I think the concept there is that this is to be the environment in which you are raising your children, not with the DVD players and the television and the external influences. Not that those things in and of themselves are sinful, but are you taking advantage of every opportunity to get the Word of God in front of your children?

And to use those teachable moments—I know for you, Bruce, a lot of those teachable moments started in the evenings when your kids were getting put down to bed. It’s amazing how kids . . . That’s when they start to come alive and really want to talk.

Dr. Ware: That’s right. At least, it was true of our two girls that the Lord graciously gave to us. They were just lively, happy, giggly little girls, and it was difficult to get them to quiet down and go to sleep at night. One evening it occurred to me, “Boy, why not take advantage of all that energy. They don’t want to go to sleep, so take those moments before they go to sleep at night, in their beds, and just think through things that really matter—the great, glorious truths of God—to help shape their minds in those last moments of the day.”

The Lord just brought me to this. I’m so glad He did. I didn’t have any intention, really, of doing it. It was just a thought that came to my mind, which I’m sure the Lord gave me, of using that time to teach them theology.

So at bedtimes I would spend about 15 minutes with each of our daughters. We went through the whole Christian faith from the doctrine of the Bible to the doctrine of last things. That really was the seed for what prompted this book to come about: the experience we had as a family learning doctrine together.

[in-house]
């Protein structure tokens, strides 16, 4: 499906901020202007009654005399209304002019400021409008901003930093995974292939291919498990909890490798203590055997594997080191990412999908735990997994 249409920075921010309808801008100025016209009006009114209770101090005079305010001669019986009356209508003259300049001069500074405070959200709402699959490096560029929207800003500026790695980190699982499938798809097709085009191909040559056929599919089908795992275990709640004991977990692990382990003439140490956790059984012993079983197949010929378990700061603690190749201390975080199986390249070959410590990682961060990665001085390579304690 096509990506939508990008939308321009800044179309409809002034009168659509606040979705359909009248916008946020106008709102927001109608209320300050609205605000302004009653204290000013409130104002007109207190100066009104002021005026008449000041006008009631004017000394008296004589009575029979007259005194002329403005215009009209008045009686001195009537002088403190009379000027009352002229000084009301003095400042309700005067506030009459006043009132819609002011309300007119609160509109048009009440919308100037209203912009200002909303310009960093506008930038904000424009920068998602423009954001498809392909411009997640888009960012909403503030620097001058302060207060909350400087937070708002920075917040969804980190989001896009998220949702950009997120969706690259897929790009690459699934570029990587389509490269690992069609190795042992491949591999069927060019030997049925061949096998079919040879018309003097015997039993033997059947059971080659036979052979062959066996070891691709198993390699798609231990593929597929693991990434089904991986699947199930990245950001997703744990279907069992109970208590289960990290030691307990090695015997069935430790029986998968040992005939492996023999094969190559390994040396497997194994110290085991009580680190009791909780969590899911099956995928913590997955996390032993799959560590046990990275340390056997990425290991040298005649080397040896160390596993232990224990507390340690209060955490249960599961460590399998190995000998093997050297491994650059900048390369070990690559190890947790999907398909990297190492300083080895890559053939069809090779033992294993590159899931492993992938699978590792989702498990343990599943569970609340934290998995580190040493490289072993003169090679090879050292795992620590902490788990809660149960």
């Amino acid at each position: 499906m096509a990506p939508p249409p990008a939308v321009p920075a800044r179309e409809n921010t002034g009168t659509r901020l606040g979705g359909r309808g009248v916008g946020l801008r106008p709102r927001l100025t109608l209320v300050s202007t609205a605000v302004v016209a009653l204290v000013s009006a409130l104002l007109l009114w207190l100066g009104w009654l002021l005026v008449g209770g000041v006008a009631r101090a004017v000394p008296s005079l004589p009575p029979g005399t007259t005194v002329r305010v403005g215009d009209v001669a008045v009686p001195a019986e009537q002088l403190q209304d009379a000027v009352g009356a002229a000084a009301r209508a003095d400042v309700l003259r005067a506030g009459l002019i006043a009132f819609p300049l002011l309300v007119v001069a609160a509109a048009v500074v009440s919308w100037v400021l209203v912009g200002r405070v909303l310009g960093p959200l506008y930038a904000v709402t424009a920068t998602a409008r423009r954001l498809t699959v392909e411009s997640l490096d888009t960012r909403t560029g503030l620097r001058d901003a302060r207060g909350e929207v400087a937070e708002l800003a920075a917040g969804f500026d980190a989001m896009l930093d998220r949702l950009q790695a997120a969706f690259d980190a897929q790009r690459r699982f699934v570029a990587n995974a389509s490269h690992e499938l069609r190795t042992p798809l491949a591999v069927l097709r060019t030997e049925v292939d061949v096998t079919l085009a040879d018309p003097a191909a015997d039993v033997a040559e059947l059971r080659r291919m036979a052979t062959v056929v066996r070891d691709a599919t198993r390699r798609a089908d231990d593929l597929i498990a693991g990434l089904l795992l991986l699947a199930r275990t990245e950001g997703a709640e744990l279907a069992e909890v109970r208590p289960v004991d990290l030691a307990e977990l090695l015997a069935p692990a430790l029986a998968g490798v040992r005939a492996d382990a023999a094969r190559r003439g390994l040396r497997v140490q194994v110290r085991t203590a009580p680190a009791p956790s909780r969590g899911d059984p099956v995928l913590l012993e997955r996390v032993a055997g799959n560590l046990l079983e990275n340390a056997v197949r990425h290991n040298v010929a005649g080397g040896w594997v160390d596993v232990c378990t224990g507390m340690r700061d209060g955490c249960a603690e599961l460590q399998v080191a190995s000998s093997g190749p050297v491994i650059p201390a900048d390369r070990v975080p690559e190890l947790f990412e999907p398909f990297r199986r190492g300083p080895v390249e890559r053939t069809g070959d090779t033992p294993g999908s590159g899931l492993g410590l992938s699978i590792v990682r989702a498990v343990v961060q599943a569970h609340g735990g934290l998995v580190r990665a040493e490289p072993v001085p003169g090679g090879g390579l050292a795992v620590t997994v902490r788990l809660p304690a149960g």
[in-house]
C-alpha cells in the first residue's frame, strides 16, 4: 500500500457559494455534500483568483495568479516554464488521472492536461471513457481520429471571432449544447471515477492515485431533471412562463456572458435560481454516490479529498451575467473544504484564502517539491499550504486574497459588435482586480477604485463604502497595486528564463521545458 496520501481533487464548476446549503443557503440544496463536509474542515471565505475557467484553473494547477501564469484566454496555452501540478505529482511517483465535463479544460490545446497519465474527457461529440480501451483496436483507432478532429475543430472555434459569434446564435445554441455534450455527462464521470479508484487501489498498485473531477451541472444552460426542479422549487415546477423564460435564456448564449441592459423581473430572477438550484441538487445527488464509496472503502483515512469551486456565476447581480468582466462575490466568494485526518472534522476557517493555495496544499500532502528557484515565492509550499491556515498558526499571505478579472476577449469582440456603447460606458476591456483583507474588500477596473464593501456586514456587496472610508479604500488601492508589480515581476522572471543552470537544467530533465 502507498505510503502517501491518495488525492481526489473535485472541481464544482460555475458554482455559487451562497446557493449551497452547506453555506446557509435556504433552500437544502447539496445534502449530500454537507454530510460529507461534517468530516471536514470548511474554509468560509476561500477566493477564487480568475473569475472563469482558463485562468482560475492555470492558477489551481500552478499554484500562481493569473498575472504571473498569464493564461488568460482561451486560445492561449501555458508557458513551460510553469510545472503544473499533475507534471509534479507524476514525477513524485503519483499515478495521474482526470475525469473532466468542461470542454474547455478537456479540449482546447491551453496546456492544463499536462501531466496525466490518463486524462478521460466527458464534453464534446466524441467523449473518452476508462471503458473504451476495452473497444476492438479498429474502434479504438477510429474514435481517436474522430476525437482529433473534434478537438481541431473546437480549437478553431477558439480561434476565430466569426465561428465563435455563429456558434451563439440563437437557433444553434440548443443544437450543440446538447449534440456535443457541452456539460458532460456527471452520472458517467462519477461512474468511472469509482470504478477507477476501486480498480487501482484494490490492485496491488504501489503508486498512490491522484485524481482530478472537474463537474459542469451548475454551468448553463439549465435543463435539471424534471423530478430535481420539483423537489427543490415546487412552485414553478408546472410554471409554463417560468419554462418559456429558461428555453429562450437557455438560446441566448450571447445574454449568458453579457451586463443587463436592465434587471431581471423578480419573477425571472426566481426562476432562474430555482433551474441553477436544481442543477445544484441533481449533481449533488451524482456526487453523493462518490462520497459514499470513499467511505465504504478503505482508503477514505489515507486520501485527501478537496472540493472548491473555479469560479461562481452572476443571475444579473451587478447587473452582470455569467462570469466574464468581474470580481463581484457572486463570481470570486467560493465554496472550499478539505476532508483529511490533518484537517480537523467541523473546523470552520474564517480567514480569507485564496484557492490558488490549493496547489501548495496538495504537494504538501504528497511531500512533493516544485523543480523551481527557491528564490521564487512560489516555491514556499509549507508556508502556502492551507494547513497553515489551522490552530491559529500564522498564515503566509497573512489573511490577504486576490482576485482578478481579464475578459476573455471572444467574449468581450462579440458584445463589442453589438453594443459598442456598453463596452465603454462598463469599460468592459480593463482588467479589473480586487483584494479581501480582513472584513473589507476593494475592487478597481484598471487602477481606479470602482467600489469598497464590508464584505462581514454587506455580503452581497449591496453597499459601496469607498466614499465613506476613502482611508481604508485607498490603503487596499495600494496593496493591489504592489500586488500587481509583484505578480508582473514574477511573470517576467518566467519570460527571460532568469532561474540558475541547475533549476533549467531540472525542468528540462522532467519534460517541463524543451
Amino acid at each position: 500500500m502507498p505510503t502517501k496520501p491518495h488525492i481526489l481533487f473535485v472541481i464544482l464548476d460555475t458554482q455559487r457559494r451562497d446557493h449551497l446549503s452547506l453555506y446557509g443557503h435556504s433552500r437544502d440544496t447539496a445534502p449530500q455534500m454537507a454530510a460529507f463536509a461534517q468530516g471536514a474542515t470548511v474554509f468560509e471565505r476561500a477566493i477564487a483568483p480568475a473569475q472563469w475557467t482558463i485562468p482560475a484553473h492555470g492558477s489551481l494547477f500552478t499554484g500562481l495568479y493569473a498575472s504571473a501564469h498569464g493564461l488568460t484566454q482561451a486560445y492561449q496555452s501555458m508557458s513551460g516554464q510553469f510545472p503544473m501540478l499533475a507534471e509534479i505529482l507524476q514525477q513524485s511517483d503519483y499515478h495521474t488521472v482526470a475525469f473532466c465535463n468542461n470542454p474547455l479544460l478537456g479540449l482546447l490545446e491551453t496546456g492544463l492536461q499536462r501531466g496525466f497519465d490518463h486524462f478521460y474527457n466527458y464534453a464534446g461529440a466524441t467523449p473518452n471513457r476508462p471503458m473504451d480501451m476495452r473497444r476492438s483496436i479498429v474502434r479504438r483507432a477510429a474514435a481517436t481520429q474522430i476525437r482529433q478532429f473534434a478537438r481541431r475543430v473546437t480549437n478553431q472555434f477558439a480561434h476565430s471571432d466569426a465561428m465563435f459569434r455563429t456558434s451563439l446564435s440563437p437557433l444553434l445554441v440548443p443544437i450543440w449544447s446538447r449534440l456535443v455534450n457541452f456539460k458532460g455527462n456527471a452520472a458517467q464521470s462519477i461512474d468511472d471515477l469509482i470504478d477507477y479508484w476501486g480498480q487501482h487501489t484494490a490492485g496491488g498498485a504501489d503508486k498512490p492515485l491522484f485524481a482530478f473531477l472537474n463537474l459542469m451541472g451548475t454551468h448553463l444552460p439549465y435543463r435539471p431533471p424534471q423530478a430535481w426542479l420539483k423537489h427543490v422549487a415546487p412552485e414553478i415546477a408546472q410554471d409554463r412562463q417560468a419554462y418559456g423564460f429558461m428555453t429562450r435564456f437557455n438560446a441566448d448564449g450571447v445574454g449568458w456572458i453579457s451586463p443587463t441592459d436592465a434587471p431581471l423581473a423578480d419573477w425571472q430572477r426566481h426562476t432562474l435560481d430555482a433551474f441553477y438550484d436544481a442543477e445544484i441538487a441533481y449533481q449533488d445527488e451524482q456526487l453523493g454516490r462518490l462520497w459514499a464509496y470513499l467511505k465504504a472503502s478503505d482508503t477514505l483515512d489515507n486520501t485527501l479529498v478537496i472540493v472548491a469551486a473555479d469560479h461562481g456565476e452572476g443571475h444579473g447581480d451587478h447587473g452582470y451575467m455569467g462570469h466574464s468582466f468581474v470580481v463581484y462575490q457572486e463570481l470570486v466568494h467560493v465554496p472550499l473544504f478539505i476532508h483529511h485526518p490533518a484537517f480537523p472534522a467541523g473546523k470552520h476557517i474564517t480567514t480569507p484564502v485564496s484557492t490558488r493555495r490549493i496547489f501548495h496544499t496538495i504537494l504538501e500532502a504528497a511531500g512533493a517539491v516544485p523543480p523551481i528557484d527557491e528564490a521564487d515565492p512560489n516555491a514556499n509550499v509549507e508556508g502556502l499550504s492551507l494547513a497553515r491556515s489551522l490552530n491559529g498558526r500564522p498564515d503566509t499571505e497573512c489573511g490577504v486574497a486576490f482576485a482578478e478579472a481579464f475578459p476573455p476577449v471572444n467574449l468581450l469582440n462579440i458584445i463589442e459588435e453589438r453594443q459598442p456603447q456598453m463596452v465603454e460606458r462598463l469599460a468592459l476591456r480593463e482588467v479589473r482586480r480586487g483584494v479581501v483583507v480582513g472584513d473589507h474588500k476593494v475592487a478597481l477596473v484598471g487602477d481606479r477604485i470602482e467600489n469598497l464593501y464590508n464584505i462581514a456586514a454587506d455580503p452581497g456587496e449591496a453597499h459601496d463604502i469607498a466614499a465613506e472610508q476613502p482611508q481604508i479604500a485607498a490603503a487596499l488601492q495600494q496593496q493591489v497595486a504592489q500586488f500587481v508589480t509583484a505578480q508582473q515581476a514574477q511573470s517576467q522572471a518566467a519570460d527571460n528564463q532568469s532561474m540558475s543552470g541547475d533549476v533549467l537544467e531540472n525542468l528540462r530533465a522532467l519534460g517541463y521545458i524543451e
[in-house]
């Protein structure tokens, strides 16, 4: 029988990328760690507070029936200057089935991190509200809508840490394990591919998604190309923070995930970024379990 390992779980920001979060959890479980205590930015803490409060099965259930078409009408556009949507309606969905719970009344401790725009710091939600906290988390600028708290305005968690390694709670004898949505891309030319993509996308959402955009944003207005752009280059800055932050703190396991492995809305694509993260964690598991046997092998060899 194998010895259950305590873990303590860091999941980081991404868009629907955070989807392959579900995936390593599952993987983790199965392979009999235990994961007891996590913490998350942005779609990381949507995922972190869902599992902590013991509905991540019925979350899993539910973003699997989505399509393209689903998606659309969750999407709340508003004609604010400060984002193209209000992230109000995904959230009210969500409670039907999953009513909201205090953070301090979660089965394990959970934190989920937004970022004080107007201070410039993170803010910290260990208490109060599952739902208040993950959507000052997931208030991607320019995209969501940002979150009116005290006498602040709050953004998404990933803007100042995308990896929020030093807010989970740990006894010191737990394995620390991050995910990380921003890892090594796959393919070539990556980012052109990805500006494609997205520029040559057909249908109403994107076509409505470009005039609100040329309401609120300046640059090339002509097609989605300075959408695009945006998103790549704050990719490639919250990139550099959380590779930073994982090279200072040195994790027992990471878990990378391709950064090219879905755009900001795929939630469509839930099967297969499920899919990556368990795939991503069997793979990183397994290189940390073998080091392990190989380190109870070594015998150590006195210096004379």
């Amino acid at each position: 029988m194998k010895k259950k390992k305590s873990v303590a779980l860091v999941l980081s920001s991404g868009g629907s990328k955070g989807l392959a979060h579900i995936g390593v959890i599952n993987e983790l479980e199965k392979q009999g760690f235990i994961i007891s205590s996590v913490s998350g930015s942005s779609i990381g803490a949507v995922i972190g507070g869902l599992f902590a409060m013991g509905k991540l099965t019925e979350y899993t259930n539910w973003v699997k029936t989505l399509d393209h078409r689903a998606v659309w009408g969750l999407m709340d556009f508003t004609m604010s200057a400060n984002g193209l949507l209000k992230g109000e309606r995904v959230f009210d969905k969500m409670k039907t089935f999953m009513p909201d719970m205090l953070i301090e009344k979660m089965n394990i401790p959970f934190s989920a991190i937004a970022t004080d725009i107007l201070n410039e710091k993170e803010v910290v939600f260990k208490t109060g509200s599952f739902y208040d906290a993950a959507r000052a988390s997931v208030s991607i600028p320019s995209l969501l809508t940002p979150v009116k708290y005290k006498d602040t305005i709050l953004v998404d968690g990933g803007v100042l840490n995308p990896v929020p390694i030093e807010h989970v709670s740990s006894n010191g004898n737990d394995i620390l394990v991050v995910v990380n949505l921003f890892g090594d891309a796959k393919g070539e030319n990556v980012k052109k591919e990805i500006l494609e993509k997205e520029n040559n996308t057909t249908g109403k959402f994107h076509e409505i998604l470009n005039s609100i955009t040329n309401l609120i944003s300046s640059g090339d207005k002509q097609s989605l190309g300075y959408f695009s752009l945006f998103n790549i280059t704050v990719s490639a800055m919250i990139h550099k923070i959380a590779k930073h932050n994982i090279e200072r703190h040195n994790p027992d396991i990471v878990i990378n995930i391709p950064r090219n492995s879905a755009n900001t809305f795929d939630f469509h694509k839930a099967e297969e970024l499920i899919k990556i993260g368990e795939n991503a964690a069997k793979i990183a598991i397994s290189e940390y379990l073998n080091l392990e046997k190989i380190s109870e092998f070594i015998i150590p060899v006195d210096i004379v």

Jodi: And what a great way to go to sleep—with those things filling your mind, with truth about God and who He is. What a wonderful way to go to sleep and rest.

Nancy: And to have those thoughts working in the hearts and subconscious of those children. We often wake with what was the last thing on our mind when we went to sleep.

Dr. Ware: Yes.

Jodi: That’s right.

Nancy: Are you taking opportunities to fill your children’s minds with great thoughts about God? Not just any thoughts about God—the world has a lot of thoughts about God that are wrong—but biblical thinking about God. We’ve talked about the importance and value of doing that on the drive through the Rockies and in everyday, real-life moments, teachable moments, as they’re going to sleep at night.

When I was growing up, something that was really emphasized in Christian circles—you don’t hear it so much today—was the whole concept of family devotions or the family altar or family worship. The idea was to take a set time for the express purpose of teaching the Word and training children in the ways of God. Is that something you try to do in your own family?

Jodi: It certainly is, and it’s something for which we’re thankful—both Bruce and I were raised with that in our families. It was a time to read the Bible, ask questions, discuss, and share things. We spent time in singing and learning hymns and then praying together.

One of our favorite things was a notebook of prayer requests for our family. We’d write the request in blue ink and then write the answers in red ink, so we could just riffle through that notebook and see all of the red ink—see all of the ways that God had answered prayer. It was so encouraging to our faith as we faced a new challenge.

Nancy: What a great way for your children to grow up knowing that God really does answer prayer—that God is real.

Jodi: Absolutely.

Nancy: This is not just head knowledge. This is something that is true and that God is a powerful, prayer-hearing God.

Dr. Ware: Absolutely. I remember, Nancy, times when we would get the red pen out because it had been maybe weeks since a prayer request had been written in there from one of our family members, or maybe something Bethany had said from school, and we’d prayed about that and prayed about that and committed it to the Lord. And then when the answer came, boy, what a thrill to pull out that red pen and write in there the way in which God had so clearly answered that prayer.